Sunday, 15 May 2011

Sir Charles Napier, Chinnor, Oxfordshire

Another cracking spring morning, and the Ewing's birthday to boot.  So what nicer way to celebrate than heading out in to the rolling Oxfordshire countryside for a pint and a pub lunch.

Recommended to us by the Ewing's boss The Charles Napier is only about 20 minutes from our door, but had somehow fallen off my radar.  After tapping the address into the sat nav, and merrily setting off, I soon realised why.  This isn't the sort of place you are likely to randomly stumble upon.  After turning up yet another precipitous and winding track the Ewing nervously remarked that, apart from the lack of snow on the Chiltern Hills in the distance, we could be navigating an alpine pass.  We even encountered a few stray sheep to really set the scene.

After the traumas of getting there in one piece we both needed a stiff drink.  Unfortunately we still had to get back again so instead settled for a pint of, very nicely kept, Wadworth 6x.  The dark and cosy front bar, with its big leather sofas and open fireplace, looked the perfect place to hole up on a cold winter's evening.  As the glorious weather was still holding we decided to sit outside in the vine covered patio area, overlooking the sculpture garden and grounds beyond.

On the way through the dining area I spotted a cloth covered platter, with an great, oozing wedge of cheese peeking out, another promising sign that we were in for a treat.  Looking at the menu further confirmed it; not only did it I want to eat everything, but they were also offering great value two course set menu for just £15.50.

Pick of the bread selection was the warm raisin and walnut roll.  Soft and floury, it went down well with a smear of salted butter and another pint of bitter for me. (The birthday girl, and designated driver for the day, was promised plenty of prosecco on our return) 

Double baked smoked haddock and cheddar souffle came looking simple and unprepossessing.  A cracked yellow dome in a puddle of pale sauce, studded with flakes of fish, parsley and chives.  I've had a few twice cooked souffles before, but none nearly as ethereal as this.  It melted in the mouth, like eating a smokey, cheesy cloud of loveliness.

The Ewing's new season asparagus came with a perfectly poached, crispy hen's egg, with a yolk of the most amazing yellow hue.  The accompanying hollandaise was perfectly light and lemony, and in less polite company, I may well have resorted to drinking it straight from the jug.

We both went with the Bouillabaisse for a main. This was a cracking piece of cooking that managed to look as pretty as a picture, but still packed a Provencal flavour punch. Nicely cooked fillets of red mullet and bream sat a top a bed of new potatoes and samphire, cockles and clams nestling in between.  The best bit was throwing rouille covered croutons into a pool of delicious orange and anise scented broth at the bottom of the dish.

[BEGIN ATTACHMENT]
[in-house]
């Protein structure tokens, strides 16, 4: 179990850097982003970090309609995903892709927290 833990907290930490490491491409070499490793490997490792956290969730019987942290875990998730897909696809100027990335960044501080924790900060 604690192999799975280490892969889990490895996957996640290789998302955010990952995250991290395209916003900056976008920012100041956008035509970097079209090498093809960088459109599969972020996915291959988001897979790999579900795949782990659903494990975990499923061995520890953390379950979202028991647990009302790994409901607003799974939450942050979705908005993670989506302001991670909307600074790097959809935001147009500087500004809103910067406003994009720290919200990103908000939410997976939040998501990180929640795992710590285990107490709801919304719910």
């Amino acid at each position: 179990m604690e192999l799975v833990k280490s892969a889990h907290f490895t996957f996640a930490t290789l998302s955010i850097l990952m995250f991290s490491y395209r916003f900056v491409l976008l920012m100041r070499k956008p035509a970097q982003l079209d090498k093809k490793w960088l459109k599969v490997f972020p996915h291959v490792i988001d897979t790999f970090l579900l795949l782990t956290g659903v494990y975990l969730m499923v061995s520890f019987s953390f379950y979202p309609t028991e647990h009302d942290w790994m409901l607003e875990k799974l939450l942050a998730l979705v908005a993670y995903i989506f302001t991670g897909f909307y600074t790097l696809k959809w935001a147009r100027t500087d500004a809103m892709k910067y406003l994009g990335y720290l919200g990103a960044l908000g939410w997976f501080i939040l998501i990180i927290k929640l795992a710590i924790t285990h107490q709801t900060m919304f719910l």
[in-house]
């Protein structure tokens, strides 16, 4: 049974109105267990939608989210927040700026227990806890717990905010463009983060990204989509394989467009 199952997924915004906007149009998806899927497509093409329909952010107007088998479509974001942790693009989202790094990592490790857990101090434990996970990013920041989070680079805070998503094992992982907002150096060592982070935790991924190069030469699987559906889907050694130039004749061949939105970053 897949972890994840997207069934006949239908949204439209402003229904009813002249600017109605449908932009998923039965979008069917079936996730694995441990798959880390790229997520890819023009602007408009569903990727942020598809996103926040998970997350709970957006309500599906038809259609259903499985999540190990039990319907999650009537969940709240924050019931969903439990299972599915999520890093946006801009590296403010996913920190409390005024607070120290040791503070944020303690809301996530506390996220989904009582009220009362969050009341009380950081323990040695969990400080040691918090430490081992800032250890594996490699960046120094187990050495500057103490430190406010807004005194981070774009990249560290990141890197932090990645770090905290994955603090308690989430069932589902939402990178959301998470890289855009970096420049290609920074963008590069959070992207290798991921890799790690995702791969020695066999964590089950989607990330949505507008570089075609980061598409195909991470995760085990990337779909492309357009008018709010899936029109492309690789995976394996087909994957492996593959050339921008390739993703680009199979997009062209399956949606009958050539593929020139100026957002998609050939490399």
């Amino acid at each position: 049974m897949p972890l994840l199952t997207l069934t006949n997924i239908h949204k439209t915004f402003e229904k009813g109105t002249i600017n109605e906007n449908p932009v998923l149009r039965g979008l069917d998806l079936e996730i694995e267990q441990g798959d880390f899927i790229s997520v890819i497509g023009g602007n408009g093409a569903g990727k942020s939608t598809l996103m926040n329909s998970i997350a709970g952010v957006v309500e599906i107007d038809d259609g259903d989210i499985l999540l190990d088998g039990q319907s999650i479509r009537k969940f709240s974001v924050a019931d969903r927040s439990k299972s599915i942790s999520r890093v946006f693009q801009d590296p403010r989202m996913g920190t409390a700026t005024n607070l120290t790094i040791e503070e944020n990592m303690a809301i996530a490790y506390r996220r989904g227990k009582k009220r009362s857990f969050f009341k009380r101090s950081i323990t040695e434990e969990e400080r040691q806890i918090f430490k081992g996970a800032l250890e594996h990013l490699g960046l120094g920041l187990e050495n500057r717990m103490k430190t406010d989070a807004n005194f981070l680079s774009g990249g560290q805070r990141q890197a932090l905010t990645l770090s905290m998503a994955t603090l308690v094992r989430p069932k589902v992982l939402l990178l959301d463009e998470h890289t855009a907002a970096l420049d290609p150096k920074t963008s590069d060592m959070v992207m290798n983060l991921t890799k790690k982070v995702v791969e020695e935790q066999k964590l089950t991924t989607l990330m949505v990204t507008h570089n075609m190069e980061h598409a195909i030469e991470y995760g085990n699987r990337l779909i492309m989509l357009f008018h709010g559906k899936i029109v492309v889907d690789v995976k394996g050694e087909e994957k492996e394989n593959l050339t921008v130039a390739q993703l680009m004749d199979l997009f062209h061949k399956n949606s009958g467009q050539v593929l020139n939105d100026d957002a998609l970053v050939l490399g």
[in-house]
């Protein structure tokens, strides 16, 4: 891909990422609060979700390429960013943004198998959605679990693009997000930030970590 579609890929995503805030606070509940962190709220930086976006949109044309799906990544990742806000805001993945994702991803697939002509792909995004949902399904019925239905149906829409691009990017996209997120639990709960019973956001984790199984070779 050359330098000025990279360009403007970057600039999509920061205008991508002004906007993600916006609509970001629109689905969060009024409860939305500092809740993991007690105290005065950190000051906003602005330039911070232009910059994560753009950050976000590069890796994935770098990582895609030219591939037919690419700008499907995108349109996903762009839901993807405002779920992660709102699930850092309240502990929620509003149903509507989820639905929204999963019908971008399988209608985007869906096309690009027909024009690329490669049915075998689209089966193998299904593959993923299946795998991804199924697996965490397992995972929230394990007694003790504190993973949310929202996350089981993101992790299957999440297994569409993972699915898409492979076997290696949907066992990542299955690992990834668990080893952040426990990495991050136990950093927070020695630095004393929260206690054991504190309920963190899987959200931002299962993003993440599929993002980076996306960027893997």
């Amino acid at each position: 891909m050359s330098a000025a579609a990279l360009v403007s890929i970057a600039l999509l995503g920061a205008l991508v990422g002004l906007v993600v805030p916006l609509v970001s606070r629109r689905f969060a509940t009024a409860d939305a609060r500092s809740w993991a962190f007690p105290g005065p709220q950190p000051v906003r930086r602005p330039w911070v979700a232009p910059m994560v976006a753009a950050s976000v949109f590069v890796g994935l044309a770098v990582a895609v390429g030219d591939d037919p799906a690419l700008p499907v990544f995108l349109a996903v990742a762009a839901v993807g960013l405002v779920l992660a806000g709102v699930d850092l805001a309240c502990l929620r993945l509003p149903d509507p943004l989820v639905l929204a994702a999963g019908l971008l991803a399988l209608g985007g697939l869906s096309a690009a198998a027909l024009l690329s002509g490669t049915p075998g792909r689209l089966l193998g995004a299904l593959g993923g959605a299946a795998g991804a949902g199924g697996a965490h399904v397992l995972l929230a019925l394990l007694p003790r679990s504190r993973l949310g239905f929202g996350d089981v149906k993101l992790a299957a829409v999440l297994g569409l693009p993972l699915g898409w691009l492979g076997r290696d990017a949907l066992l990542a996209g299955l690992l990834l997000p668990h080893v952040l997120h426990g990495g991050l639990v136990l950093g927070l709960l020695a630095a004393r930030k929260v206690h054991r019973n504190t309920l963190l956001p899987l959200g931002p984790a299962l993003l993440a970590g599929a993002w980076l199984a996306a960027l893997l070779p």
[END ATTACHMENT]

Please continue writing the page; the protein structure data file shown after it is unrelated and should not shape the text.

Despite the lightness of touch shown in the previous two courses I was almost defeated by the time they bought us the pudding menu.  Struggling gamely on I ordered scoops of brown bread and peanut butter and banana, rum and raisin ice creams.  A welcoming cold and tasty ending; I particularly enjoyed the contrast from the nuggets of boozy fruit and crunch of the peanuts, although the unannounced (blackcurrant?) element was slightly odd. 

The Ewing indulged her first love by choosing the chocolate tart, served with bitter orange ice cream.  'Delicious!' And 'mmm...' were about the only comments I could elicit from her as she chased the remaining pastry crumbs and blobs of almond puree around the plate.

After lunch we decided to take advantage of the beautiful weather by taking a romantic stroll around the gardens. Unfortunately the table next to us had the same idea at the same time, so we spent a few comical laps trying to avoid each other by climbing over styles and cutting through the long grass.  The grounds are quite lovely, complete with a herb garden we saw being plundered by the chef and several benches that looked perfect for a postprandial slump.

As you may already have gathered from the unqualified praise above I found our meal at the Charles Napier to be some of the best judged and skillful cooking I have eaten for a long while.   With food that is fantastic, faultless and a veritable bargain to boot it's well worth braving the wilds of Oxon for.

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